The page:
Commenting on the relative stability in the energy sector and today’s trading Gorilla Trades strategist Ken Berman said:
Even though a lot of bulls got spooked by the morning selloff today, the late-day rally was impressive, with market internals improving across the board. Stocks erased around half of yesterday’s crash thanks to a furious afternoon ramp, with small-caps seeing the most intraday volatility, with a lot of signs suggesting that the forced liquidations are finished.
Q4 2019 hedge fund letters, conferences and more
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The Energy Sector Revives
The major indices closed staged a strong bounce today as yesterday’s panic subsided despite the continued spread of the virus, and even the destroyed energy sector saw inflows. The Dow Jones Industrial Average (INDEXDJX:.DJI) was up 2,014, or 7.8%, to 25,018, the Nasdaq (INDEXNASDAQ:.IXIC) gained 1167, or 4.9%, to 8,684, while the S&P 500 (indexsp:.inx) rose by 136, or 4.9%, to 2,882. Advancing issues outnumbered decliners by a more than 7-to-3 ratio on the NYSE, where volume was well over average again.
Although the details of the fiscal stimulus package that President Trump promised yesterday are not yet known, the rumors are pointing to a massive plan aimed at the consumer economy. A temporary payroll tax cut has been reportedly proposed by the President on top of the already announced $8 billion emergency package. The energy sector got a boost thanks to the proposed government support for the shale industry that will likely be hit very hard by the global slowdown and the oil price war that Saudi Arabia kicked off.
The number of confirmed COVID-19 cases continued to grow both globally and in the U.S., but the first affected countries provided further positive news today. The situation in China continued to improve today, while South Korea also published encouraging numbers, giving hope that the epidemic will be shorter than some experts fear. Italy, on the other hand continues to struggle with containing the virus, even though the country’s government extended the travel restriction to the whole country amid the exponential growth in infections.
All of the key sectors finished the day in the green, with even the defensive issues participating in the relief rally. The pressure on credit markets and, in turn, the financial sector eased significantly today, thanks to the relative stability in the energy sector. Treasury yields completely erased yesterday’s plunge, outperforming equities as some of the safe-haven flows reserved. The fact that the Japanese yen, another key safe-haven asset, also gave back all of its gains could mean that a more sustained bottom is in and stocks will finally settle down somewhat.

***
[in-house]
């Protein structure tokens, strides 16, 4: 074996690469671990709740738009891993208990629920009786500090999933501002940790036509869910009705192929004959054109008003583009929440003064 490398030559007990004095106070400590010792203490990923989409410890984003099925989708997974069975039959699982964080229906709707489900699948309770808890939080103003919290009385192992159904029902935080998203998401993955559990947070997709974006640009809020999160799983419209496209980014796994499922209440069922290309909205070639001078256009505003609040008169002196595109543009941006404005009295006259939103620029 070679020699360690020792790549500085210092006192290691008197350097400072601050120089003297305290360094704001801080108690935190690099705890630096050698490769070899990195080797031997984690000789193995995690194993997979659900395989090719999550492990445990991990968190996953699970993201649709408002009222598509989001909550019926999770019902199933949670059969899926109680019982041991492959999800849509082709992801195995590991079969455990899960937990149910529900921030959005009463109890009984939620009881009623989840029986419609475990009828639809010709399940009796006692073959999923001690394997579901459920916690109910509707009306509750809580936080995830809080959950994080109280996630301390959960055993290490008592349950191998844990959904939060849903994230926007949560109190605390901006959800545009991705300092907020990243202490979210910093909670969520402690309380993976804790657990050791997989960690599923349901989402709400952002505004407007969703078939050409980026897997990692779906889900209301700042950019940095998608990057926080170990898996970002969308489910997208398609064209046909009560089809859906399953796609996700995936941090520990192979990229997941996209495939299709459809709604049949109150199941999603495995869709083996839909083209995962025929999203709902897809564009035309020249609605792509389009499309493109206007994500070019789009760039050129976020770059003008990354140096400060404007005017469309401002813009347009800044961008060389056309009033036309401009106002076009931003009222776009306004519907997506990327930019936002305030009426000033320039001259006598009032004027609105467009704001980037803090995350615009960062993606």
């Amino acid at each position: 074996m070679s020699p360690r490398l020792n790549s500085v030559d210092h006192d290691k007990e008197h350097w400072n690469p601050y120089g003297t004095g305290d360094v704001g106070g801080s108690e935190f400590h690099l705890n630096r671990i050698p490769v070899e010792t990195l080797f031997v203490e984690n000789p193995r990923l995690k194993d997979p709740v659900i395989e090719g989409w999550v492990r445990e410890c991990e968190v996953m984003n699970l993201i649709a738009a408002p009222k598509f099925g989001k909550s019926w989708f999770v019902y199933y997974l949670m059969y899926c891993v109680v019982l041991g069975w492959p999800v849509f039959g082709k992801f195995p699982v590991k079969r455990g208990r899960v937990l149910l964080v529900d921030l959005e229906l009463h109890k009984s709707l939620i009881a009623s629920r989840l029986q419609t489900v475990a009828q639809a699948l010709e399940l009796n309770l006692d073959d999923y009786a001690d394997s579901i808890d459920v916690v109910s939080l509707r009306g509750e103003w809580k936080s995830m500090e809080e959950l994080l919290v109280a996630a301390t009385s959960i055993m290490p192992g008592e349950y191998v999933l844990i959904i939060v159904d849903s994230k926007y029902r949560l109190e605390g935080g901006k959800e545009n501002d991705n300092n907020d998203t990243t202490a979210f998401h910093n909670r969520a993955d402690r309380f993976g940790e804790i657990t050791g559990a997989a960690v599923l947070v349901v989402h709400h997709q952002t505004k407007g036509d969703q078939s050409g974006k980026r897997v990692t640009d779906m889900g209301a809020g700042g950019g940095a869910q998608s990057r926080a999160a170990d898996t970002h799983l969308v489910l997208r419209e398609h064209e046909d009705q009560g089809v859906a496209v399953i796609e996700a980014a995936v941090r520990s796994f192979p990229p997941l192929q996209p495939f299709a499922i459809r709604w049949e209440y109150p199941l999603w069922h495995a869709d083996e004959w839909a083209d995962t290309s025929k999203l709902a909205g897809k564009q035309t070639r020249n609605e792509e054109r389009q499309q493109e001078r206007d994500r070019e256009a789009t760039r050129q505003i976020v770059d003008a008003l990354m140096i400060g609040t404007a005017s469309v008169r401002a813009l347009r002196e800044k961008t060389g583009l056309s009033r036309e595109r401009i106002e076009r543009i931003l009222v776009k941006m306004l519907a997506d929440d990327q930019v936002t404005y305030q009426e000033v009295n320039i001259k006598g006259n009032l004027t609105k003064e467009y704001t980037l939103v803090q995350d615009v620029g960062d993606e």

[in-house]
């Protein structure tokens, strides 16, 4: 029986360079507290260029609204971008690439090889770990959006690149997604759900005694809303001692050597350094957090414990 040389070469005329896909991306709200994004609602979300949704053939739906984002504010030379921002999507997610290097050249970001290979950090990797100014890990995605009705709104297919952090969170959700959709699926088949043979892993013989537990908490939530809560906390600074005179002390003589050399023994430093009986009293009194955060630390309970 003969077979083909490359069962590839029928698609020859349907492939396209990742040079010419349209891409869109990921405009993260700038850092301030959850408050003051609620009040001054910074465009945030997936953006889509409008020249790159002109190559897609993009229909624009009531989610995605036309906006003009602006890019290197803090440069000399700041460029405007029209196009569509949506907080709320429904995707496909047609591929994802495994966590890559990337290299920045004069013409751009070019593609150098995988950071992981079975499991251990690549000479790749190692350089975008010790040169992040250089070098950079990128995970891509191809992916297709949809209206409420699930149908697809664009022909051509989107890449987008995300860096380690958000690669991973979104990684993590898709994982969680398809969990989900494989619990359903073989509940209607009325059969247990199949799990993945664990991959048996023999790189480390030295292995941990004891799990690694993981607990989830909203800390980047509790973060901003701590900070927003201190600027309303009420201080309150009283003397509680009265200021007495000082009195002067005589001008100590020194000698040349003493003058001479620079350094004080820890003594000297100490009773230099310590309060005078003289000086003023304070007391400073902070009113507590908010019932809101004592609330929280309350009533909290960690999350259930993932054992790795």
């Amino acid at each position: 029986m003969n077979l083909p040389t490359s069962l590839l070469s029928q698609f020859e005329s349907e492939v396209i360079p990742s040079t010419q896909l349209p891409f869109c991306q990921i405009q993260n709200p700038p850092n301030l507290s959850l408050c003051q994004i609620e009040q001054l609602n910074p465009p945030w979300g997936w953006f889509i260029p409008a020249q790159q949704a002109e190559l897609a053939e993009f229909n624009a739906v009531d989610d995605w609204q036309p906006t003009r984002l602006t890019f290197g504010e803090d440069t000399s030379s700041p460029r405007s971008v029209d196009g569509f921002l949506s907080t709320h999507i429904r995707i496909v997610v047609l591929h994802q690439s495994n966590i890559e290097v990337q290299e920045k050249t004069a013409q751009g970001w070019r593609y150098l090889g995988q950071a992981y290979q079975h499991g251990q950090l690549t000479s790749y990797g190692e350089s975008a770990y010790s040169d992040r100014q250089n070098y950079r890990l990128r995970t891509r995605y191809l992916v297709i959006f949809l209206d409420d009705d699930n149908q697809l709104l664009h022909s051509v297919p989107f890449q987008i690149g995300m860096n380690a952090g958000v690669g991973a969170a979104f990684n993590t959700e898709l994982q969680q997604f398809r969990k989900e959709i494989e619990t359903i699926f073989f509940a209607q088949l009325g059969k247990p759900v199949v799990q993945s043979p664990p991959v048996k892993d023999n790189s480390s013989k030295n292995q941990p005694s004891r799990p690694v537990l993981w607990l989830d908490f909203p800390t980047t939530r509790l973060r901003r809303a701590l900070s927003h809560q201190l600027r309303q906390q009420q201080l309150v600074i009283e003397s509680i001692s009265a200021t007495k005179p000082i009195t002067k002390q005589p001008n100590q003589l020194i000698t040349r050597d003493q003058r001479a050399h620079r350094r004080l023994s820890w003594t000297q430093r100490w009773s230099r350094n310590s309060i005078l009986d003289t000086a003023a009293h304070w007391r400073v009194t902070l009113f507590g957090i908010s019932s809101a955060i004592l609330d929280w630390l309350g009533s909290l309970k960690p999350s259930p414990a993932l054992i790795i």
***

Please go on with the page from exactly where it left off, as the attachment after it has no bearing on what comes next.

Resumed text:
The Consumer Price Index (CPI) will be in focus tomorrow, in terms of economic releases, even though inflation is probably the least important risk factor currently. Yesterday's historic plunge in the price of oil together with the coronavirus shock will likely weigh on prices for several months, but analysts still expect the core CPI to increase by 0.2% while the headline CPI is forecast to be unchanged. The weekly crude oil inventory data will also be out, but it's unlikely to have a major impact on the demolished energy sector.
The major indices finished significantly higher today, but since even the relatively stronger Nasdaq suffered a serious blow yesterday, technicals further deteriorated since last week and the short-term trend indicators continue to flash red. The major indices all remain well below their declining 50-day moving averages of 3,233 for the S&P 500, 9,200 for the Nasdaq, and 28,289 for the Dow, and the indices are now also all below 200-day moving averages of 8,421 for the Nasdaq, 3,052 for the S&P 500, and 27,238 for the Dow.
While the past couple of weeks have been crazy for stock investors, we can get some clarity by looking at the year-to-date performances of the key sectors. Apart from the energy sector, financials, and industrials are in the worst shape, with both the XLI and the XLF ETFs trading in bear market territory. The energy sector hit its lowest level since 2004, while on the other end of the spectrum, tech stocks ‘only’ gave back their gains since November. The bullish long-term trend in the market-leading tech sector remains intact, and investors should pay special attention to the Nasdaq for signs of technical strength in the coming weeks. Stay tuned!